by Chris Mansur, Oil Price:
A rise in sectarian violence in Iraq is complicating the struggle to form a national unity government, the first and vital step in combatting the jihadist Islamic State of Iraq and al-Sham, which is now calling itself Islamic State.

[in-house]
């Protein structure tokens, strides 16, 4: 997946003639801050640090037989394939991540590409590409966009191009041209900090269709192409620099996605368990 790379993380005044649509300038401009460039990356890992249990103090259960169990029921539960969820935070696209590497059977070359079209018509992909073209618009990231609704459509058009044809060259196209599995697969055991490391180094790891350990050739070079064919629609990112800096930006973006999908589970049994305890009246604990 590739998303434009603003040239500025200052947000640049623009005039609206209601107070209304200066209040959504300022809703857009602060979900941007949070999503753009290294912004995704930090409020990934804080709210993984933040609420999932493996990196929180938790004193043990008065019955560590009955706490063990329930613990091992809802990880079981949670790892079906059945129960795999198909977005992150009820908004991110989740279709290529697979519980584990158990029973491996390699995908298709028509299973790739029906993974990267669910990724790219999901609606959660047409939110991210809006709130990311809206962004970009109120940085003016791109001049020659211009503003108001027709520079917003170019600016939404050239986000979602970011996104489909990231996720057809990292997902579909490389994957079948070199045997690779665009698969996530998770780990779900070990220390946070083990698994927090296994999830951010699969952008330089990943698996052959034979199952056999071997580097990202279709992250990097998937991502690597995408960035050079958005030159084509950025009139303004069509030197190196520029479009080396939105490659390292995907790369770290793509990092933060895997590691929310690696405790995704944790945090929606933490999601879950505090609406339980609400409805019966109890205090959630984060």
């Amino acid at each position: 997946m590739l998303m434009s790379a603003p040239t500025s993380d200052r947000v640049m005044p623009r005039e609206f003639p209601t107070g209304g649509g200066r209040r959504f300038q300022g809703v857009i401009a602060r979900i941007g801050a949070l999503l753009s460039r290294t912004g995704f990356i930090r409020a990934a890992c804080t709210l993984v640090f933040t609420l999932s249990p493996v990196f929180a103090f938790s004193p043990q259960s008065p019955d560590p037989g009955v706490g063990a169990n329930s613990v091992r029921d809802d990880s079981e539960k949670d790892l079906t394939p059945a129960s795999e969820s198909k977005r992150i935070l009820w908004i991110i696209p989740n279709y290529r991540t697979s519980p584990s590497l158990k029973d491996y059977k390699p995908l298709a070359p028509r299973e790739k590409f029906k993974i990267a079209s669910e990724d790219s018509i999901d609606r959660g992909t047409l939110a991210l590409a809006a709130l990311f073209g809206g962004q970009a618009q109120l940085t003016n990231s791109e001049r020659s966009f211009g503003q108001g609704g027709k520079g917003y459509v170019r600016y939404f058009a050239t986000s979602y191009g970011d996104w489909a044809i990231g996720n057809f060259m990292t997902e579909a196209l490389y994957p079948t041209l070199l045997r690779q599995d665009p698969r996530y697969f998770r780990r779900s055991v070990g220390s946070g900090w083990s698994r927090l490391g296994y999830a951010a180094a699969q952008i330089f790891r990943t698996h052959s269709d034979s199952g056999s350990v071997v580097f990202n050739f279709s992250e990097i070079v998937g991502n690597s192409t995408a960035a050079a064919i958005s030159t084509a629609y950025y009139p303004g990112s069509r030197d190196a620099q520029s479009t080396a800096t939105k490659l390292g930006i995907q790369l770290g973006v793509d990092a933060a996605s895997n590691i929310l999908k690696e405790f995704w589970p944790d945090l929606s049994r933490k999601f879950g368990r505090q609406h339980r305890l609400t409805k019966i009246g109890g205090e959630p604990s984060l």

US airstrikes against Islamic State seem to have slowed the group’s momentum. When it captured Mosul, Baiji, and Tikrit in quick succession last June, Islamic State’s stunning advance was made possible by a virtually nonexistent Iraqi air force and an Iraqi army that offered no real resistance. Remarkably, two Iraqi divisions – 30,000 soldiers – capitulated to a jihadist force of just 800-2000 fighters. But as US airstrikes continue to mount, Islamic State is shifting its tactics towards blending in with the local population and adopting a traditional guerrilla warfare playbook. In an ironic twist, US airstrikes on Islamic State targets are destroying the very same US-made military equipment that Washington supplied to Iraq, which the militant group inherited when it captured Mosul, a reality that highlights the United States’ failure in post-Saddam Iraq.
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